And yes, it can be addictive

A little pigeon tells me that I may have been irresponsible. I speak to the birds all the time, and to the trees, and to the flowers. I believe that the divine is present in all things. That’s just the kind of girl I am. On this azure bright Seattle day, this particular pigeon feels that I am being unfair. I have not, after all, issued a disclaimer for all of the activities that I am urging you to do. You have not been warned, and therefore you do not know the risks, of blowing bubbles, of writing, of making art. I listen to the pigeons, so I’ve decided to take her advice and give you the straight skinny.

WARNING: Joy (of any kind, and at any dosage) may cause the following side effects: uncontrollable giggling, increased energy, and an excess of intriguing ideas. The muse may keep you awake, and you may smile at moments when others feel it is inappropriate. You may even say something silly. There are documented instances of spontaneous brainstorms. Furthermore, once you have a steady dose of joy in your system you may no longer be able to sustain an extended cynical conversation. You may decide to stop attending boring parties. You may even get distracted by your new perspective on the universe.

I will share a cautionary story from my own experience: Thursday night I saw the movie Sons and Lovers (Jack Cardiff, 1960). If you read my blog last week, you’ll know that I wasn’t sure I would like it. I loved it, but partly because art has warped my brain. It won an Oscar for cinematography, but I didn’t know that before I saw it. I did know that almost every frame of the movie was a photograph I’d like to have in my living room. The film was in black and white, and I’ve been doing a lot of sketching in pen, so I was noticing the contrasts, thinking how I would draw them. My writer’s brain picked out the quotable lines, and the part of me that used to act was blown away by Trevor Howard’s performance. Was I still able to follow the plot? Yes, because when I’m hopped up on joy my brain can be a multi-tasking little art machine, and when it isn’t, I find I enjoy the distractions.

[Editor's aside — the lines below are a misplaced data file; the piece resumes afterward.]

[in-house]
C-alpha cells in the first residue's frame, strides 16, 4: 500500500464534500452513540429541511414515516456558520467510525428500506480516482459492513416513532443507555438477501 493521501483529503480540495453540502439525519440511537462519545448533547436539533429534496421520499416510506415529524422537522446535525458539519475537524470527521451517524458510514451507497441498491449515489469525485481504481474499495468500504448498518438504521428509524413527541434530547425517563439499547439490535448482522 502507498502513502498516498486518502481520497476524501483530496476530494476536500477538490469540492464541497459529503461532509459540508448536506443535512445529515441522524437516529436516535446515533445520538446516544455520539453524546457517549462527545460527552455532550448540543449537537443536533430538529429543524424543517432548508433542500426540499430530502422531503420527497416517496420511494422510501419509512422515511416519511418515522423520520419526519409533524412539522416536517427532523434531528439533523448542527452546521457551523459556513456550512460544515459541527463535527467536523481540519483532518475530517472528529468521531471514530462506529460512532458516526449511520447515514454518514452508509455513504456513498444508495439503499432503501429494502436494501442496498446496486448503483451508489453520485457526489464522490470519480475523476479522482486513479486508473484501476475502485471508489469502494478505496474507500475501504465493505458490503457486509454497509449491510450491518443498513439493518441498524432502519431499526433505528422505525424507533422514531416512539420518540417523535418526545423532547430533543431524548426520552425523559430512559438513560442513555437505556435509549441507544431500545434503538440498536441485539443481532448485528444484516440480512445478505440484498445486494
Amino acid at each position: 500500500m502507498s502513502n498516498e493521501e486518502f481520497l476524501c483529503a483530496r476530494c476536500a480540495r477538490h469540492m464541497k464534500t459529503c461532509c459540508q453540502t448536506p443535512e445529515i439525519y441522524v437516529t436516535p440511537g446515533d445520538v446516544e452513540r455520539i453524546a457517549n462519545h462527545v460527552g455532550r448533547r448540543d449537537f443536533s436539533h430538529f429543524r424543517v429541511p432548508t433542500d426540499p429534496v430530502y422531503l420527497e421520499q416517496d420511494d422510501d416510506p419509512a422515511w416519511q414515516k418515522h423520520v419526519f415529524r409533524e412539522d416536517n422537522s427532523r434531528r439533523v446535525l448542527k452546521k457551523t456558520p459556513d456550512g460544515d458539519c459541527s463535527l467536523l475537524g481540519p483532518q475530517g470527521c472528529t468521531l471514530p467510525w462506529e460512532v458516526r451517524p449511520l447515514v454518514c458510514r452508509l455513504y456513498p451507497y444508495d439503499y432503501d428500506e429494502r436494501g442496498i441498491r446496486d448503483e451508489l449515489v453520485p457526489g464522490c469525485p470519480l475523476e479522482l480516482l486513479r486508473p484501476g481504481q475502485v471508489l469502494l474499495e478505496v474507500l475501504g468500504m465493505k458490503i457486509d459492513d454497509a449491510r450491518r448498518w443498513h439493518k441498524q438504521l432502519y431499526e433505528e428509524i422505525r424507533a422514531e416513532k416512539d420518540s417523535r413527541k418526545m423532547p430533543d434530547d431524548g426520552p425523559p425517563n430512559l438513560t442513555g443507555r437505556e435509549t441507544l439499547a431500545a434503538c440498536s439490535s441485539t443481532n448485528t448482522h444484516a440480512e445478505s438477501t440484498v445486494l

I would tell the pigeon that I took her advice and gave you a disclaimer, but she’s busy splashing in a puddle. She must be on some joy herself. You have been warned.

Your assignment, should you choose to accept it:
8. Indulge in an experimental dose of something creative today. Note the side effects.



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